Alabaster Coast, opposite the White Cliffs of Dover
The Alabaster Coast – Côte d’Albâtre is a 130km long coastline that stretches along the entire length of the Pays de Caux and department of Seine-Maritime!
It was named after the impressive white cliffs that border this section of the English Channel.
Alabaster limestone is indeed so white that its name has become synonymous with ‘pure white’.
Pays de Caux, was also named after its chalky soil; the word chaux (limestone) indeed evolved into caux.
The Alabaster Coast starts at Cap de la Hève, on the northern bank of the Baie de Seine north of Le Havre.
It ends at the Bay of the Somme, and includes many fishing villages and seaside resorts.
The Alabaster Coast is in fact the pendant to the White Cliffs of Dover!
It consists basically of a single cliff open only by three river valleys – Valmont, Arques and Brestle – and delineated from the sea by pebble beaches.
This abrupt white cliff reaches 120m in places.
It therefore boasts breathtaking views of the English Channel and the surrounding countryside.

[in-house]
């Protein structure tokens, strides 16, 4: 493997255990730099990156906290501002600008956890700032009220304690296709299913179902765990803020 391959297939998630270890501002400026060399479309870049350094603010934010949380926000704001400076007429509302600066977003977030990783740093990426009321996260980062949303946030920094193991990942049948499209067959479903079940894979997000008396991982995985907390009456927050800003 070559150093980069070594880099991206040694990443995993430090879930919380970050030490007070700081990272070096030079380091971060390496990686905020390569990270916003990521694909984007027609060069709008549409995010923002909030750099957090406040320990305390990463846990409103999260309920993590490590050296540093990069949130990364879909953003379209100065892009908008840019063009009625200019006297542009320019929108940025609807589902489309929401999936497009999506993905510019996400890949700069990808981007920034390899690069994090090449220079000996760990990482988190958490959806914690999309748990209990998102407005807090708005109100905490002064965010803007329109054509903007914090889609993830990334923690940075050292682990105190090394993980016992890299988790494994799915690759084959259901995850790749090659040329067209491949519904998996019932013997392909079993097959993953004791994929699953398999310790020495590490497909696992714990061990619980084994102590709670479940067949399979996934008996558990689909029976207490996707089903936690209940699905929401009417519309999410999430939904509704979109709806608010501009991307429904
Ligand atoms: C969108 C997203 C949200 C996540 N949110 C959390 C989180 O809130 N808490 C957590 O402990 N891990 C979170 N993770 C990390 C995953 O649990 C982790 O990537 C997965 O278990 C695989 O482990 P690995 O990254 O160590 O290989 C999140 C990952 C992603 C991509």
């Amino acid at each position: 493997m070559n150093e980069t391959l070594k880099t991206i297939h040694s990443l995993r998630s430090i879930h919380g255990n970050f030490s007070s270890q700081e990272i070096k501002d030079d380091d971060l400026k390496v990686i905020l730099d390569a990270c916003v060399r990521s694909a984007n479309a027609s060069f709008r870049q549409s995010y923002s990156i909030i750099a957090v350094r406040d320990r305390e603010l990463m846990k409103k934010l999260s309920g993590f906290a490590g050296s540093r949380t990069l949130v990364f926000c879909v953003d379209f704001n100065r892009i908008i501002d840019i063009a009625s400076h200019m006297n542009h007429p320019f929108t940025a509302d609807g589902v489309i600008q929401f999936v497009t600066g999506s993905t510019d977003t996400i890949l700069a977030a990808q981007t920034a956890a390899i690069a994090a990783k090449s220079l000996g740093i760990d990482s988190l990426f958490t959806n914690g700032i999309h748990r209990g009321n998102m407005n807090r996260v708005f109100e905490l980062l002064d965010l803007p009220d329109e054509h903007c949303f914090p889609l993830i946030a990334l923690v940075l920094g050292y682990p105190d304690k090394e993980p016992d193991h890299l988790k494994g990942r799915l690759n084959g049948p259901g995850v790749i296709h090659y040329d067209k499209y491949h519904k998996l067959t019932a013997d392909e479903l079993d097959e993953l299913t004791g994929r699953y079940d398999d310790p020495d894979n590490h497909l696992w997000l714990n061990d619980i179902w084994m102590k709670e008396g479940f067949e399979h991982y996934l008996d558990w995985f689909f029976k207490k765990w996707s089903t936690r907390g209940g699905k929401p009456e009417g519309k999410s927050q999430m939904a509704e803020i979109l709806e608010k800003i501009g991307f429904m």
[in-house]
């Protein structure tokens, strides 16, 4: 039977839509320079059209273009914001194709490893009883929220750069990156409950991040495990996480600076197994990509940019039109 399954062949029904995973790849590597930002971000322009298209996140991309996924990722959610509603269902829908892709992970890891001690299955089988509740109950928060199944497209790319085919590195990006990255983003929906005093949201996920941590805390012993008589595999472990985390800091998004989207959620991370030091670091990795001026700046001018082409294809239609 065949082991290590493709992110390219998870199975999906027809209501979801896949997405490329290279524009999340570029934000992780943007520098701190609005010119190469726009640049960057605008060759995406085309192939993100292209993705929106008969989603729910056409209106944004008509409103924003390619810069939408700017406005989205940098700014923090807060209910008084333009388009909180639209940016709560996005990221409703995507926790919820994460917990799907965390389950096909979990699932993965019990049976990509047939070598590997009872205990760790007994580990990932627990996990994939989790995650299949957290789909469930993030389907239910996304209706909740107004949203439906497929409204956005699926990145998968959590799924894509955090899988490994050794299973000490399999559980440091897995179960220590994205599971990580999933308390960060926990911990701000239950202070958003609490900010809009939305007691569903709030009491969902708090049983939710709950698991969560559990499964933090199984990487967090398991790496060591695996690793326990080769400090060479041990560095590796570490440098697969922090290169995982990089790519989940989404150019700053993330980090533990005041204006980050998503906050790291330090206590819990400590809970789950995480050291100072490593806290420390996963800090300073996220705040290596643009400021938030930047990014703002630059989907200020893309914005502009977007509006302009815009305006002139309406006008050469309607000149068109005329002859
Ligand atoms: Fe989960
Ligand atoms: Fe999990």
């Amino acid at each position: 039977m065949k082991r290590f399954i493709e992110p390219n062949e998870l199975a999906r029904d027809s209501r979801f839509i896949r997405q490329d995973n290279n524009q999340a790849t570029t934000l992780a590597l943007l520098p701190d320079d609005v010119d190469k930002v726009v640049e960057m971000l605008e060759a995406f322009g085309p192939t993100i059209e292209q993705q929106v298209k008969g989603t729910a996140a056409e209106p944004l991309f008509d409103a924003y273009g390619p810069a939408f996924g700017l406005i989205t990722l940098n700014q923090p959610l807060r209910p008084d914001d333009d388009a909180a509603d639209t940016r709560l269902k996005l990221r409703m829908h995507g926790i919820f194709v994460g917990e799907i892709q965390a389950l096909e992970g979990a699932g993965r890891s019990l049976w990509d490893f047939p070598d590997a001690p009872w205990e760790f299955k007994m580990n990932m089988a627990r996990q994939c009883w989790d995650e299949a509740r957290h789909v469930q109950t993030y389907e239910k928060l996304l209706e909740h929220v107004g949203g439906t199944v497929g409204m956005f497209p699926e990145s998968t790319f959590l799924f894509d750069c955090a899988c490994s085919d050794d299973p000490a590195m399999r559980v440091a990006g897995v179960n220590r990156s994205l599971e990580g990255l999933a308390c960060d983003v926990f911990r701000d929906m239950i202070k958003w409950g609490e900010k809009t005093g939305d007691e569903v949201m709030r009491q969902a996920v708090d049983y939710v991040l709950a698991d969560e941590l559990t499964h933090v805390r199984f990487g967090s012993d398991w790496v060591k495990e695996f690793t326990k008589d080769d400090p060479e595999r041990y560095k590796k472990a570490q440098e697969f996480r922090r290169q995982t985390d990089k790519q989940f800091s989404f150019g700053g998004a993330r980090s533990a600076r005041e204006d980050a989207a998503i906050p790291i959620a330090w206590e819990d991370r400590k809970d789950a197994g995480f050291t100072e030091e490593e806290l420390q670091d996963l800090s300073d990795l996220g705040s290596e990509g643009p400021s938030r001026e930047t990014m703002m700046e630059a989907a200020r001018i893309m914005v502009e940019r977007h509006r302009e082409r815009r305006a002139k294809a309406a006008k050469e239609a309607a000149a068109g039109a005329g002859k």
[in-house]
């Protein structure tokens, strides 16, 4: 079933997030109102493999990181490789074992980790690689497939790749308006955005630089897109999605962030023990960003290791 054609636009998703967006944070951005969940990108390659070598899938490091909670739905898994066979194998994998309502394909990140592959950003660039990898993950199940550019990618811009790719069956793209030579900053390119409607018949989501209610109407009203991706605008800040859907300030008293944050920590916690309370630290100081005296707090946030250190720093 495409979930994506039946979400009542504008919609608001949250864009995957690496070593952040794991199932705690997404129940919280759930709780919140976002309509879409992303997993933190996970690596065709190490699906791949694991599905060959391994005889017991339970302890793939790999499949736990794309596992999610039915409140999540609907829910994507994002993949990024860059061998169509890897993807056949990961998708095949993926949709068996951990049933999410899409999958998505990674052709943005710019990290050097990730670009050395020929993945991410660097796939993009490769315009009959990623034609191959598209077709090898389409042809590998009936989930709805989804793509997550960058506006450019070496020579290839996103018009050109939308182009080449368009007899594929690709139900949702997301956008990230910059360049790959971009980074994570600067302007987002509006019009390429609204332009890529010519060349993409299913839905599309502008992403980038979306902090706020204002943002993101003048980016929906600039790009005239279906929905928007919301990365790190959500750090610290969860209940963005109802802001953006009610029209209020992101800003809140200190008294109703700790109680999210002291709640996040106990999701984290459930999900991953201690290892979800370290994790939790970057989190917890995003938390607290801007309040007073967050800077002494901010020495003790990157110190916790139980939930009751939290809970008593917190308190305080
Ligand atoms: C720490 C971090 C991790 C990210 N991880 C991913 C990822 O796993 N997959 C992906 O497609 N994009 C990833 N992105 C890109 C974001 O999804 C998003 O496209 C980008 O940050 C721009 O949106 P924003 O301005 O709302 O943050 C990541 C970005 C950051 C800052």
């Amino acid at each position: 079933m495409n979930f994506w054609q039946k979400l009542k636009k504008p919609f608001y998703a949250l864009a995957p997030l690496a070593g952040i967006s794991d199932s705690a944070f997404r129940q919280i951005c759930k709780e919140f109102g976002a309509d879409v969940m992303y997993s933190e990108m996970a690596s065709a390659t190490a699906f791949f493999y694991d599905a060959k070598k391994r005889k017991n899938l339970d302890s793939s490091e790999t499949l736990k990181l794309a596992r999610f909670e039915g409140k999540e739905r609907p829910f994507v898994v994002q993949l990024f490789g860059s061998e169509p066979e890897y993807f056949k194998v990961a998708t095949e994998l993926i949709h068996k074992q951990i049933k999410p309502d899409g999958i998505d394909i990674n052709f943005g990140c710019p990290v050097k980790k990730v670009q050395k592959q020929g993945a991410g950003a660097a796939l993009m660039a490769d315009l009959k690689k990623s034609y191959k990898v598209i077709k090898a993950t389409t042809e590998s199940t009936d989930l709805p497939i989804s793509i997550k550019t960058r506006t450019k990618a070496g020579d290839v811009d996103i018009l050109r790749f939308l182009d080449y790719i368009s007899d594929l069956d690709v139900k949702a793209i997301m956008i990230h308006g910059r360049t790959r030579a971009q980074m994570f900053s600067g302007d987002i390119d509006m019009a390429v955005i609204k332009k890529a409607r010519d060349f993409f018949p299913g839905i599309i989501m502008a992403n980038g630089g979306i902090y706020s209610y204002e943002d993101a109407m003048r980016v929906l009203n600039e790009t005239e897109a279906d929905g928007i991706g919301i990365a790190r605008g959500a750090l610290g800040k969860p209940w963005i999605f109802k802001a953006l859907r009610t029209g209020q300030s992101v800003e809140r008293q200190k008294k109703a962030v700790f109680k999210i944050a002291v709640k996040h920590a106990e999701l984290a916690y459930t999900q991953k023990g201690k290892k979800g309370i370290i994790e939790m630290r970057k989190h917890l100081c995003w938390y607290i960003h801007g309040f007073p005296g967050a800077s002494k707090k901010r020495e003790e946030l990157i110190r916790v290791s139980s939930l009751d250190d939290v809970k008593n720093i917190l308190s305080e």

Marine erosion has also created exceptional rock formations.
One of these, the arches and the needle of Etretat, attract tourists from all around the world.
The Impressionists on the Alabaster Coast
Such is the untamed beauty of the Alabaster Coast that it became one of the Impressionist painters’ favourite subjects during the 19th century.
They indeed sojourned in the many fishing ports – which eventually became trendy seaside resorts – of a region so easily accessed from Paris!
Monet, Boudin, Pissaro, Renoir and Courbet, among others, thus immortalised the Alabaster Coast.
Its breathtaking seascapes also inspired the composers Debussy and Roussel, and the writer Guy de Maupassant who came there to draw inspiration.
How not to be inspired by such beauty!
Coordinates: Lat 50.035835 – Long 1.285896